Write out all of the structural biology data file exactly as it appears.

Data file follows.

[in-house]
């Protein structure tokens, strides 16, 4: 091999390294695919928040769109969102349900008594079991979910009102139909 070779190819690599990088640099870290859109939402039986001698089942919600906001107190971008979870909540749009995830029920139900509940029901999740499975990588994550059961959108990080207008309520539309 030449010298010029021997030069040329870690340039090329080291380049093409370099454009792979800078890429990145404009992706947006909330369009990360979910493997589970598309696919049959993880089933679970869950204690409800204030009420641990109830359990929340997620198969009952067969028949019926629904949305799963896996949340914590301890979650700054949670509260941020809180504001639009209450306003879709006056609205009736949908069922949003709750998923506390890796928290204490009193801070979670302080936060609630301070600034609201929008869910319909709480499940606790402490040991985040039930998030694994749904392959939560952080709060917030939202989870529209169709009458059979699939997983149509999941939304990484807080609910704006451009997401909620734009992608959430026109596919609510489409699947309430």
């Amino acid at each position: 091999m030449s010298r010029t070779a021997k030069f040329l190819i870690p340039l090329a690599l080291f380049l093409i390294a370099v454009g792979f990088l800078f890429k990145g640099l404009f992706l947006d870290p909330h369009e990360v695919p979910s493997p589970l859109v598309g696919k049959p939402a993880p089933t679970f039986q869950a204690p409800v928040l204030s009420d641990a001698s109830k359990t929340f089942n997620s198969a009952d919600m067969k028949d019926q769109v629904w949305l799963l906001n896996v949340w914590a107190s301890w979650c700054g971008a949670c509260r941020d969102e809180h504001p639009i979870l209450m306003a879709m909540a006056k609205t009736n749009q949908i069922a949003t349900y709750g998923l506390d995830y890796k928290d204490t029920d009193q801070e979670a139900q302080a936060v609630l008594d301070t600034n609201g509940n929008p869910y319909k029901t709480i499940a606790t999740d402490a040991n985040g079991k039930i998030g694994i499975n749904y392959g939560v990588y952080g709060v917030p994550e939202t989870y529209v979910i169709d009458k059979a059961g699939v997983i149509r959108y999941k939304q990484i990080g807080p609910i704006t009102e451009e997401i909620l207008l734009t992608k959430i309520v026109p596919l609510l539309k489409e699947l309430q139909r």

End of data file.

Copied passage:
[in-house]
């Protein structure tokens, strides 16, 4: 091999390294695919928040769109969102349900008594079991979910009102139909 070779190819690599990088640099870290859109939402039986001698089942919600906001107190971008979870909540749009995830029920139900509940029901999740499975990588994550059961959108990080207008309520539309 030449010298010029021997030069040329870690340039090329080291380049093409370099454009792979800078890429990145404009992706947006909330369009990360979910493997589970598309696919049959993880089933679970869950204690409800204030009420641990109830359990929340997620198969009952067969028949019926629904949305799963896996949340914590301890979650700054949670509260941020809180504001639009209450306003879709006056609205009736949908069922949003709750998923506390890796928290204490009193801070979670302080936060609630301070600034609201929008869910319909709480499940606790402490040991985040039930998030694994749904392959939560952080709060917030939202989870529209169709009458059979699939997983149509999941939304990484807080609910704006451009997401909620734009992608959430026109596919609510489409699947309430």
């Amino acid at each position: 091999m030449s010298r010029t070779a021997k030069f040329l190819i870690p340039l090329a690599l080291f380049l093409i390294a370099v454009g792979f990088l800078f890429k990145g640099l404009f992706l947006d870290p909330h369009e990360v695919p979910s493997p589970l859109v598309g696919k049959p939402a993880p089933t679970f039986q869950a204690p409800v928040l204030s009420d641990a001698s109830k359990t929340f089942n997620s198969a009952d919600m067969k028949d019926q769109v629904w949305l799963l906001n896996v949340w914590a107190s301890w979650c700054g971008a949670c509260r941020d969102e809180h504001p639009i979870l209450m306003a879709m909540a006056k609205t009736n749009q949908i069922a949003t349900y709750g998923l506390d995830y890796k928290d204490t029920d009193q801070e979670a139900q302080a936060v609630l008594d301070t600034n609201g509940n929008p869910y319909k029901t709480i499940a606790t999740d402490a040991n985040g079991k039930i998030g694994i499975n749904y392959g939560v990588y952080g709060v917030p994550e939202t989870y529209v979910i169709d009458k059979a059961g699939v997983i149509r959108y999941k939304q990484i990080g807080p609910i704006t009102e451009e997401i909620l207008l734009t992608k959430i309520v026109p596919l609510l539309k489409e699947l309430q139909r």